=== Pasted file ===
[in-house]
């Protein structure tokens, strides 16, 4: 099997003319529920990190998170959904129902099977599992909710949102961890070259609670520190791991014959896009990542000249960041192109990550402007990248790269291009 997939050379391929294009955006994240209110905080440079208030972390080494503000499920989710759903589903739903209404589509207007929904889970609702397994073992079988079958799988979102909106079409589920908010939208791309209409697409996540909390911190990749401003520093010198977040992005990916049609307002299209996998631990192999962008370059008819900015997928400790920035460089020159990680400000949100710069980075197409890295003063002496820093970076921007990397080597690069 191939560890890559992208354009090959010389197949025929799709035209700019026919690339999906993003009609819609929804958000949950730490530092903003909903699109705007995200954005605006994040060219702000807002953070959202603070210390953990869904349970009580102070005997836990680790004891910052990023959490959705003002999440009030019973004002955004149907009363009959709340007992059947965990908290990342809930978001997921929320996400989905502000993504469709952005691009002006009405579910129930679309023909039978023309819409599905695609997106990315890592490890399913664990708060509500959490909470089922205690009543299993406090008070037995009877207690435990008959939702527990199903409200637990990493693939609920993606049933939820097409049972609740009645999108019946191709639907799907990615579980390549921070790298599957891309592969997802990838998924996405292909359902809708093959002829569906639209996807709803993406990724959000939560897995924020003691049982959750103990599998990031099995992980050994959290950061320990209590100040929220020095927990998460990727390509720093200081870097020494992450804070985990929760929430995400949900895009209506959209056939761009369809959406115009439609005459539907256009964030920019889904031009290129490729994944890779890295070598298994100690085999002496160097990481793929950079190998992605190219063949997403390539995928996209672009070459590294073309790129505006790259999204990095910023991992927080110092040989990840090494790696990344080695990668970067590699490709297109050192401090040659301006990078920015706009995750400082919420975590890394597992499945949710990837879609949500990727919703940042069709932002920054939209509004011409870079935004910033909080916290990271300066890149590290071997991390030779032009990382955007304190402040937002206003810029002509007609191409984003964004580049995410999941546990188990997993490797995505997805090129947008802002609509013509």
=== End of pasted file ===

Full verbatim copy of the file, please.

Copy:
[in-house]
């Protein structure tokens, strides 16, 4: 099997003319529920990190998170959904129902099977599992909710949102961890070259609670520190791991014959896009990542000249960041192109990550402007990248790269291009 997939050379391929294009955006994240209110905080440079208030972390080494503000499920989710759903589903739903209404589509207007929904889970609702397994073992079988079958799988979102909106079409589920908010939208791309209409697409996540909390911190990749401003520093010198977040992005990916049609307002299209996998631990192999962008370059008819900015997928400790920035460089020159990680400000949100710069980075197409890295003063002496820093970076921007990397080597690069 191939560890890559992208354009090959010389197949025929799709035209700019026919690339999906993003009609819609929804958000949950730490530092903003909903699109705007995200954005605006994040060219702000807002953070959202603070210390953990869904349970009580102070005997836990680790004891910052990023959490959705003002999440009030019973004002955004149907009363009959709340007992059947965990908290990342809930978001997921929320996400989905502000993504469709952005691009002006009405579910129930679309023909039978023309819409599905695609997106990315890592490890399913664990708060509500959490909470089922205690009543299993406090008070037995009877207690435990008959939702527990199903409200637990990493693939609920993606049933939820097409049972609740009645999108019946191709639907799907990615579980390549921070790298599957891309592969997802990838998924996405292909359902809708093959002829569906639209996807709803993406990724959000939560897995924020003691049982959750103990599998990031099995992980050994959290950061320990209590100040929220020095927990998460990727390509720093200081870097020494992450804070985990929760929430995400949900895009209506959209056939761009369809959406115009439609005459539907256009964030920019889904031009290129490729994944890779890295070598298994100690085999002496160097990481793929950079190998992605190219063949997403390539995928996209672009070459590294073309790129505006790259999204990095910023991992927080110092040989990840090494790696990344080695990668970067590699490709297109050192401090040659301006990078920015706009995750400082919420975590890394597992499945949710990837879609949500990727919703940042069709932002920054939209509004011409870079935004910033909080916290990271300066890149590290071997991390030779032009990382955007304190402040937002206003810029002509007609191409984003964004580049995410999941546990188990997993490797995505997805090129947008802002609509013509």